Re: picking a persona (was: Ontario newbie)
- Coblaith, that was a great post. I know it was directed at Ontario
Newbie, but I got a lot out of it.
I'm going to be at Denvention this August. Surely there will be some
SCA people there to talk to, if I don't get in touch with a local
group before then.
I'm kind of leaning toward Welsh/Irish fighter/archer, but there's
plenty of time to decide. I still want to wear my Italian Renn gown,
though. I put enough work into it, after all.
--- In email@example.com, Coblaith Mhuimhneach
>about. . .persona.
> Freda wrote:
> > Plan on getting involved and would like to find out
> Like almost everything else in the SCA, the type and degree of
> play you do is a matter of personal choice. Many people never domore
> than choose a personal name (a "first name", in modern Americanbut
> parlance) to use at events. A much smaller group do "high
> persona"--meaning they never break character while at an event,
> speak and behave (as much as they are able) as though they actuallyare
> the individuals they portray. The majority fall somewhere inbetween.
> Around here (and things do vary from region to region within theGaelic,
> Society), almost everybody has selected a culture (I'm Irish
> for example), a general time period (I'm from the late 9th toearly
> 10th century) and a locale (I'm from Munster). It makes thingslike
> putting together outfits and a name easier, because it narrows theto
> A lot of people pick a name they like or identify clothes they want
> wear, figure out the where/when/who that relates to that, andbuild
> from there. Others start with a culture they're interested in--maybe
> that indigenous to an area they've visited and loved, or that oftheir
> ancestors, or that from which a particular craft they do or want todo
> comes. Still others begin with an SCA passion, and put together a(Rapier
> persona who would've been passionate about the same thing.
> duels, for instance, were done only at the very, very end of theSCA
> period, and were of widespread popularity in a limited number ofthose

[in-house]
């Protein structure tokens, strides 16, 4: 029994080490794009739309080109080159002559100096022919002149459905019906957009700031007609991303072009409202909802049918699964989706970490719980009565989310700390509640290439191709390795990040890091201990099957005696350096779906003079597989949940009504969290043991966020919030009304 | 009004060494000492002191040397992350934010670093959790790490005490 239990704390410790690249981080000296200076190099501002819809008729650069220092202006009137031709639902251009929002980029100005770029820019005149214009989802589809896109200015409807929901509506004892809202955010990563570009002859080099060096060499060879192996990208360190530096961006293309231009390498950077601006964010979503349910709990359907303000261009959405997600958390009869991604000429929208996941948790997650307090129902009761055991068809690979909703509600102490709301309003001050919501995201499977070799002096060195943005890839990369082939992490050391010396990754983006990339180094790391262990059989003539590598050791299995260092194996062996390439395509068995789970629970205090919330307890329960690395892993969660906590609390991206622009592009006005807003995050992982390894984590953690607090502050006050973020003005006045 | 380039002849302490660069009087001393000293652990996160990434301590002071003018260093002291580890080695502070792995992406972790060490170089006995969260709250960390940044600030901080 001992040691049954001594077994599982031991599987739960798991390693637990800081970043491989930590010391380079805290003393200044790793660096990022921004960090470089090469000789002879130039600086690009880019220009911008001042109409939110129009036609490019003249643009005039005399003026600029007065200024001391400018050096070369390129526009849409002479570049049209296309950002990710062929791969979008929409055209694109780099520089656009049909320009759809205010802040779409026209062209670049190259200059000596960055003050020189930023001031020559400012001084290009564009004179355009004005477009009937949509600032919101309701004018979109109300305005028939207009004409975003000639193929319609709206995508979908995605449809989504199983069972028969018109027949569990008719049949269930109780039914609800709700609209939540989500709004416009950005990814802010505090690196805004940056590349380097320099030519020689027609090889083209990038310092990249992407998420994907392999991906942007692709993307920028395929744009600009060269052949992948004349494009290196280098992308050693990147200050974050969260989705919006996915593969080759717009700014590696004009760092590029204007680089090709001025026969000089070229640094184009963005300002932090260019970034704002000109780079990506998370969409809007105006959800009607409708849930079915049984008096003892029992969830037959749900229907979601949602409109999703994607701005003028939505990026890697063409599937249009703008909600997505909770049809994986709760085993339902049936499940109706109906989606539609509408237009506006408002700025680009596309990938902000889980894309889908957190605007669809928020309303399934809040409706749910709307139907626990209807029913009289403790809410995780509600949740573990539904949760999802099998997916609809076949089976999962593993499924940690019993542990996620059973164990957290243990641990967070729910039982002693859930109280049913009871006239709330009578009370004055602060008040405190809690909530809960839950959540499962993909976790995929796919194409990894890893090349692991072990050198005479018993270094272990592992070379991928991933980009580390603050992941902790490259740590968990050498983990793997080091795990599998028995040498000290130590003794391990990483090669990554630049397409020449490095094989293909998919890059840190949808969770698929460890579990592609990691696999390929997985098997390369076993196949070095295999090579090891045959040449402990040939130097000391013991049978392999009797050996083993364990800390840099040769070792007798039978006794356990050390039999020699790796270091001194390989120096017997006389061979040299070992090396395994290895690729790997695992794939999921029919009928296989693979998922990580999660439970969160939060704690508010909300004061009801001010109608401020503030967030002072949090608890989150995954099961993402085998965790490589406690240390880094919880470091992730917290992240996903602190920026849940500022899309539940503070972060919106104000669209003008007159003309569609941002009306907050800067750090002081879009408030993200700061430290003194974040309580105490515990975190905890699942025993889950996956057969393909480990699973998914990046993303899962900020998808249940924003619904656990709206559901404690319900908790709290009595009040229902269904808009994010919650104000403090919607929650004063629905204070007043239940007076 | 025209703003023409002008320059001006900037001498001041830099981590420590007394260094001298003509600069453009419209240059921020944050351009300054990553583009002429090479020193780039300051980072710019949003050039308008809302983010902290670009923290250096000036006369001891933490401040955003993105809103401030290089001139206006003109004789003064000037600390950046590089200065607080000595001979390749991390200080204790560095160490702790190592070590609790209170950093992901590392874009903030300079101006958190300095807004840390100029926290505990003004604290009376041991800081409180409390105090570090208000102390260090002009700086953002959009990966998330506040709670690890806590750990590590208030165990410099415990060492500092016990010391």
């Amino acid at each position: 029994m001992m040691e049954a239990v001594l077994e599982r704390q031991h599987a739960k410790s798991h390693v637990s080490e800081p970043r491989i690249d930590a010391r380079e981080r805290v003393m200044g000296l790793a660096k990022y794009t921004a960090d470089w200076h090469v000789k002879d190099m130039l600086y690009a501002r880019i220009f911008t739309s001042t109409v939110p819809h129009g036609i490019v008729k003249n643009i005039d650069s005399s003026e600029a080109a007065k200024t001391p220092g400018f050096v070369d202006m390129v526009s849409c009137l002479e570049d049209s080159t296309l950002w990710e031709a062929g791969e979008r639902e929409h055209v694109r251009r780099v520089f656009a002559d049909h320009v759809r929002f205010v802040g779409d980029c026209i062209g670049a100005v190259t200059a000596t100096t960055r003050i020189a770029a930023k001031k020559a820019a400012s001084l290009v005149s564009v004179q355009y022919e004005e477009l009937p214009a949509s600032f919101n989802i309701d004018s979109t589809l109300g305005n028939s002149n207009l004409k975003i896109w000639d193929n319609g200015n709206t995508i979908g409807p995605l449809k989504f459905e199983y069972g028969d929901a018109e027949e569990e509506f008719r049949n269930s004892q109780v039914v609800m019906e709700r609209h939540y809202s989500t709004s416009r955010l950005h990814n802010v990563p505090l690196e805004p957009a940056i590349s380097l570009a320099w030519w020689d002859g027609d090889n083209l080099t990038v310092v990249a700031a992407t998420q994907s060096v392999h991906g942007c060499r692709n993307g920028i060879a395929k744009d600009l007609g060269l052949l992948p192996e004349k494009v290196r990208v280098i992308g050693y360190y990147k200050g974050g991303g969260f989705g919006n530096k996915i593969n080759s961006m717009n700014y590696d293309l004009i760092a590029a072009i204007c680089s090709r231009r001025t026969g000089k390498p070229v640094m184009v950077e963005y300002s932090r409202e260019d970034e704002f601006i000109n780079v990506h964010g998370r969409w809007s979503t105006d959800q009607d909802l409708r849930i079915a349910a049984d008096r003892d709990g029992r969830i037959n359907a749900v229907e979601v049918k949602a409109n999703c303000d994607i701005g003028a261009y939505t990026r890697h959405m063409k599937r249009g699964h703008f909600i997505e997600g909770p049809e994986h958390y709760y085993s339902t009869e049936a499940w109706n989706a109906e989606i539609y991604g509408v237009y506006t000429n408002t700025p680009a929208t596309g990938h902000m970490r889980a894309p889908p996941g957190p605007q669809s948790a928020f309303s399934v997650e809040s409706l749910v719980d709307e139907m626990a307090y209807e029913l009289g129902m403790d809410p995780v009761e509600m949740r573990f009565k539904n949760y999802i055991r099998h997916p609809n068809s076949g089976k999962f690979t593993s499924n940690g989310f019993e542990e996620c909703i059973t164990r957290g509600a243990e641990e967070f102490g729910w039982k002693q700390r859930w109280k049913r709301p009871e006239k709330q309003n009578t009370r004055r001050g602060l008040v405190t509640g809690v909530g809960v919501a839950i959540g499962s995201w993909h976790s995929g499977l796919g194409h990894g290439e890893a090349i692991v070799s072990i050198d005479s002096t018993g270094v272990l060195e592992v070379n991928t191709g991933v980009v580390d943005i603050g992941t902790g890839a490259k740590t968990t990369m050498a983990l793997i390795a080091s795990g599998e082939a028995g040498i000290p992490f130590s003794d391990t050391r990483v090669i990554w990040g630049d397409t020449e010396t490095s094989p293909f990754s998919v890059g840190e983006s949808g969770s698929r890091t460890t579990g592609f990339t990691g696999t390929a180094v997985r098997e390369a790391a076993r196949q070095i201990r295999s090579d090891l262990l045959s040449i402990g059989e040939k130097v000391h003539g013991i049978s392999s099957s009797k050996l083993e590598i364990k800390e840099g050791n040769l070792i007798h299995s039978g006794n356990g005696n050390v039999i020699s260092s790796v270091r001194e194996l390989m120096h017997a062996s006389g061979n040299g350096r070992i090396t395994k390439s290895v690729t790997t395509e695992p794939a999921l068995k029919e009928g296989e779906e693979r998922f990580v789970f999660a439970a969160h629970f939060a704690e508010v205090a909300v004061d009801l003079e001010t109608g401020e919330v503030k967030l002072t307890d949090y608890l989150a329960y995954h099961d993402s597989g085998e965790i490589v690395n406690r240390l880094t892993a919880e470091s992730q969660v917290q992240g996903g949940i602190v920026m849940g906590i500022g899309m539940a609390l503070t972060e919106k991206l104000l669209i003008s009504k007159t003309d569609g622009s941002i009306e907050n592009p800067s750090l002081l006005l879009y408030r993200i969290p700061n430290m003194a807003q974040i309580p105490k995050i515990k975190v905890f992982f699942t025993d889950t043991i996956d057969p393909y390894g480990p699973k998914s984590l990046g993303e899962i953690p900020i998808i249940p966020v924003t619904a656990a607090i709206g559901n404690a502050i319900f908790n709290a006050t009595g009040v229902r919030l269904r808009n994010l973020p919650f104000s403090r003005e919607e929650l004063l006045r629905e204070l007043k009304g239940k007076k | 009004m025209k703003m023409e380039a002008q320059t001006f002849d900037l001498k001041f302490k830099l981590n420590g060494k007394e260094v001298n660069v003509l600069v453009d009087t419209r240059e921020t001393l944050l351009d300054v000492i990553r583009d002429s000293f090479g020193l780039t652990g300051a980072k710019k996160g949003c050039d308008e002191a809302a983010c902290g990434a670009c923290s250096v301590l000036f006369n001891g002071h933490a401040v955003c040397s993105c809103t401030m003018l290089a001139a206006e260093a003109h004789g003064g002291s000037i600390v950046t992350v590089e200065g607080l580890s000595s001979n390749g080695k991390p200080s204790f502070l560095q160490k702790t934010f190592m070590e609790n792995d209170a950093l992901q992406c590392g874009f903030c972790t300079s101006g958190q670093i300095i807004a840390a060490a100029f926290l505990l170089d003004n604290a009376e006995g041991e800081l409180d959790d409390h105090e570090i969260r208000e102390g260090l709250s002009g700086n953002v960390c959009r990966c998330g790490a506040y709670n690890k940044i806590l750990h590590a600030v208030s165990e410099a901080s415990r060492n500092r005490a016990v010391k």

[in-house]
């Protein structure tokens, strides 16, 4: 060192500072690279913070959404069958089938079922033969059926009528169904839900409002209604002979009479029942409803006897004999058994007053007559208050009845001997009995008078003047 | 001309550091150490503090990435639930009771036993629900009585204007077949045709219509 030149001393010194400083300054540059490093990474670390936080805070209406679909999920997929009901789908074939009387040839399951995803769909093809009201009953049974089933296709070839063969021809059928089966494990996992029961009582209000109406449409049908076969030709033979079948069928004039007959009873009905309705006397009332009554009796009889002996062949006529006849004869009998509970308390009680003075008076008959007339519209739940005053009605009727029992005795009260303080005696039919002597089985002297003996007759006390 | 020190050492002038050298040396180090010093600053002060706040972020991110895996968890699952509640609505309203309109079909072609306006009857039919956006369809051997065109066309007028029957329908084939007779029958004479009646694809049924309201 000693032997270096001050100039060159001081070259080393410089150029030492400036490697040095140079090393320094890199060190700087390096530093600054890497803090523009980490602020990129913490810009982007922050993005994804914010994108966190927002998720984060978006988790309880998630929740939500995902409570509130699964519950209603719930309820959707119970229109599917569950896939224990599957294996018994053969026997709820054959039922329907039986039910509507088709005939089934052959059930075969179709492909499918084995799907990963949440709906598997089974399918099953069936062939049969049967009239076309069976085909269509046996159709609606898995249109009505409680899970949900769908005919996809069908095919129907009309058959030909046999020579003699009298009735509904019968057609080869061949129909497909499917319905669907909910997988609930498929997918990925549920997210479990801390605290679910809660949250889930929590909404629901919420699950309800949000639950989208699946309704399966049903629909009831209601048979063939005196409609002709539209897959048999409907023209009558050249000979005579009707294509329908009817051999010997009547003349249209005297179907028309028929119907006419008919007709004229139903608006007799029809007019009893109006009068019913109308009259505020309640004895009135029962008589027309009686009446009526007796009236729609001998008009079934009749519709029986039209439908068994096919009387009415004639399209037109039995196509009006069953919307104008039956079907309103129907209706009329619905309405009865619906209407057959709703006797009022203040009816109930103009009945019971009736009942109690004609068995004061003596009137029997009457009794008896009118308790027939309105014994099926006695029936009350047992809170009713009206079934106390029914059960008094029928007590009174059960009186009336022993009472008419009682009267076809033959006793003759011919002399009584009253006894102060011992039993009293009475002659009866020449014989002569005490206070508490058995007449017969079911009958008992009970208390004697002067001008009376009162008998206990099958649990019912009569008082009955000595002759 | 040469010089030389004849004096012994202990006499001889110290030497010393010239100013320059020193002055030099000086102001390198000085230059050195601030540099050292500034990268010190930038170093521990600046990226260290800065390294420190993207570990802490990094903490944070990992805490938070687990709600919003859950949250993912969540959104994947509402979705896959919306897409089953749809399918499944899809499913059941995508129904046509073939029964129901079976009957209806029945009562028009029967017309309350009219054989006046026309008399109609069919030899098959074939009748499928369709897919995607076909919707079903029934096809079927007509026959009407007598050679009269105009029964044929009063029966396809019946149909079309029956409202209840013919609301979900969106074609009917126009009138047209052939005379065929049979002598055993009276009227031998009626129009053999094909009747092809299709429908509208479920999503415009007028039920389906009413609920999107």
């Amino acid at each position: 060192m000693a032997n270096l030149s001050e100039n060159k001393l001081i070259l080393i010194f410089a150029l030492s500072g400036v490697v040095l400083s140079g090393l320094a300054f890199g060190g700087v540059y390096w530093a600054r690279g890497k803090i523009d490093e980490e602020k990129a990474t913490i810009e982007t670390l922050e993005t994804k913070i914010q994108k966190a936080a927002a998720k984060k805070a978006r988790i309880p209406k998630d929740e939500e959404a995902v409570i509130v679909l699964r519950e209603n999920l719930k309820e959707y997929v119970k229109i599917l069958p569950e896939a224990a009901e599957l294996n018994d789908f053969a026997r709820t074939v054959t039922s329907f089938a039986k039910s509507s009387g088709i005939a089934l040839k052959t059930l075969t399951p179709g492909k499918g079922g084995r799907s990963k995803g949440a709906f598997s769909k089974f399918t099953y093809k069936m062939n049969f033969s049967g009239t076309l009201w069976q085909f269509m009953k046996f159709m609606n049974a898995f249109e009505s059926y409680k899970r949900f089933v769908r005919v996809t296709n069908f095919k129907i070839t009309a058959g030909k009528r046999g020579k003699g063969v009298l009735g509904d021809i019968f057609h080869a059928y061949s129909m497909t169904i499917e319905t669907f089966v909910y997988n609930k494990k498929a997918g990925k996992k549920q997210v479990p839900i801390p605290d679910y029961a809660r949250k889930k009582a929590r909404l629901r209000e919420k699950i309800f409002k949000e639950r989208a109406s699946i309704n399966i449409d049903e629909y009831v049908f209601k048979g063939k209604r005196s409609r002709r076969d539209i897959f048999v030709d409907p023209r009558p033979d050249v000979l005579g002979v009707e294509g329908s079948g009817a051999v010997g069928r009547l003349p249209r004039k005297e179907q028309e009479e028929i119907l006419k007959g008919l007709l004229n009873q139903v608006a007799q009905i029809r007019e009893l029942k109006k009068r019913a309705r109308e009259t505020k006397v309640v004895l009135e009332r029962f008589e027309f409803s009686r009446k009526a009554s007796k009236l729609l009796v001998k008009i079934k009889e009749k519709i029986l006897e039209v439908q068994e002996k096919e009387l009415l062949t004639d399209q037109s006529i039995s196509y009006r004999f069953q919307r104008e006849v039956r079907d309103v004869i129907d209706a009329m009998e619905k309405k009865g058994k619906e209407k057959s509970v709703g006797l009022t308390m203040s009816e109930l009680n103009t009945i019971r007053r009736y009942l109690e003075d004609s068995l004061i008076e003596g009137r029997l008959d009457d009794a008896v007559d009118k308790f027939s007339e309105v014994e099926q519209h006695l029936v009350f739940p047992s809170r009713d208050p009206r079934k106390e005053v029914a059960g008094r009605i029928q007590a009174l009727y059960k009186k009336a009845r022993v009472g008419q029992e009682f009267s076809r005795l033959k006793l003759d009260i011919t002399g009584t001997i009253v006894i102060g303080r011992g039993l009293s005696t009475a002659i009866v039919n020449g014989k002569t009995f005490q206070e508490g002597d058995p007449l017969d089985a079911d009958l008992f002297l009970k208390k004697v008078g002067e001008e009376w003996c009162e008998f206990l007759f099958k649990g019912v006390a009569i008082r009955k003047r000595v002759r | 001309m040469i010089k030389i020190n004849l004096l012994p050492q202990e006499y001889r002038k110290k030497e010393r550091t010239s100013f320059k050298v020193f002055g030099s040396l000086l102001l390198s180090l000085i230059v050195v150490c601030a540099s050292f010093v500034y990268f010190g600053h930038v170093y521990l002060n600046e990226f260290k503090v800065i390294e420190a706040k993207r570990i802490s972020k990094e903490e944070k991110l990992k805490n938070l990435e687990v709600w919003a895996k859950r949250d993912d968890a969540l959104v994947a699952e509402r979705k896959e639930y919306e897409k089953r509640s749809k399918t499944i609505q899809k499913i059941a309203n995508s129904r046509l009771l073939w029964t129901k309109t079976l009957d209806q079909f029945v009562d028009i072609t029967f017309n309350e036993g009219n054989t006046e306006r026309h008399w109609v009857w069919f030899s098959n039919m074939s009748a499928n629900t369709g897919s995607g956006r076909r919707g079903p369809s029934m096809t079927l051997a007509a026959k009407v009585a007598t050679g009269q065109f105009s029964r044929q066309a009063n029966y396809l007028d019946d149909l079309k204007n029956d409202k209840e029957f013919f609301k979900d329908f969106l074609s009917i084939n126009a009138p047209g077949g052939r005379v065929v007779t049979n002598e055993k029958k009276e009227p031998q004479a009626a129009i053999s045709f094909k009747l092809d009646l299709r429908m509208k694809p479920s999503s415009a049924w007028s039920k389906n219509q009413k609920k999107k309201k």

> settings. Some rapier enthusiasts select their personae from
> settings at that time, specifically, so that rapier "makes sense"as
> part of their persona play.)rules
> You can do whatever works for you. There are a few hard, fast
> you should remember:your
> 1) You're not obligated to do any persona play. You can even use
> mundane name, if you choose to, at events, though it's recommendedthat
> everybody have an SCA name because it helps distance events fromthe
> "everyday" for them and everybody else.activities
> 2) You're not obligated to fit all (or any) of your SCA
> into your persona. A 10th-century Dane can fight rapier, and anpersona
> Elizabethan gentleman can recite skaldic poetry. Choosing a
> should never mean limiting your involvement in any part of theSociety.
> 3) You're not limited to one persona. Some SCAdians change both
> clothes and name between the archery range and the dance floor,
> again before they present their Arts & Sciences competitionentry.
> People will probably know you by one name more than others, and ifgood
> you're given awards they will bear one name, though, so it's a
> idea to decide for yourself what your "primary name" will be, andmake
> sure people are aware of it.sure
> 4) There's no hurry. Take your time deciding on a name, and make
> you like both it and the persona that goes with it, before youstart
> telling people that's who you are.or
> If you WANT to choose a persona right away (whether your only one